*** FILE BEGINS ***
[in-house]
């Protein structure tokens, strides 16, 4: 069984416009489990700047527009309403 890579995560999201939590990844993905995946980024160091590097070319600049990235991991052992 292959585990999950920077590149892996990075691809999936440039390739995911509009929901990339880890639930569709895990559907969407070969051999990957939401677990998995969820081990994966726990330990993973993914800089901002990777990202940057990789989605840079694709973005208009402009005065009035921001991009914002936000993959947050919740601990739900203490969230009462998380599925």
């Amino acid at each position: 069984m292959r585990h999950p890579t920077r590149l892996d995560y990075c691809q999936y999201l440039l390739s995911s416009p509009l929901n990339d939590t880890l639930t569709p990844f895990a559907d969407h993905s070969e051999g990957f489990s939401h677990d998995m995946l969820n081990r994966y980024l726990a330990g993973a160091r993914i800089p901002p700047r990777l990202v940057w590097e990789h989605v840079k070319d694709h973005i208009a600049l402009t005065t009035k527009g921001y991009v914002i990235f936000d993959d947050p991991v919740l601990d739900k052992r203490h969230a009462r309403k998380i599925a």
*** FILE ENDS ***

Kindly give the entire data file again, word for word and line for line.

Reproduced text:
[in-house]
């Protein structure tokens, strides 16, 4: 069984416009489990700047527009309403 890579995560999201939590990844993905995946980024160091590097070319600049990235991991052992 292959585990999950920077590149892996990075691809999936440039390739995911509009929901990339880890639930569709895990559907969407070969051999990957939401677990998995969820081990994966726990330990993973993914800089901002990777990202940057990789989605840079694709973005208009402009005065009035921001991009914002936000993959947050919740601990739900203490969230009462998380599925």
């Amino acid at each position: 069984m292959r585990h999950p890579t920077r590149l892996d995560y990075c691809q999936y999201l440039l390739s995911s416009p509009l929901n990339d939590t880890l639930t569709p990844f895990a559907d969407h993905s070969e051999g990957f489990s939401h677990d998995m995946l969820n081990r994966y980024l726990a330990g993973a160091r993914i800089p901002p700047r990777l990202v940057w590097e990789h989605v840079k070319d694709h973005i208009a600049l402009t005065t009035k527009g921001y991009v914002i990235f936000d993959d947050p991991v919740l601990d739900k052992r203490h969230a009462r309403k998380i599925a």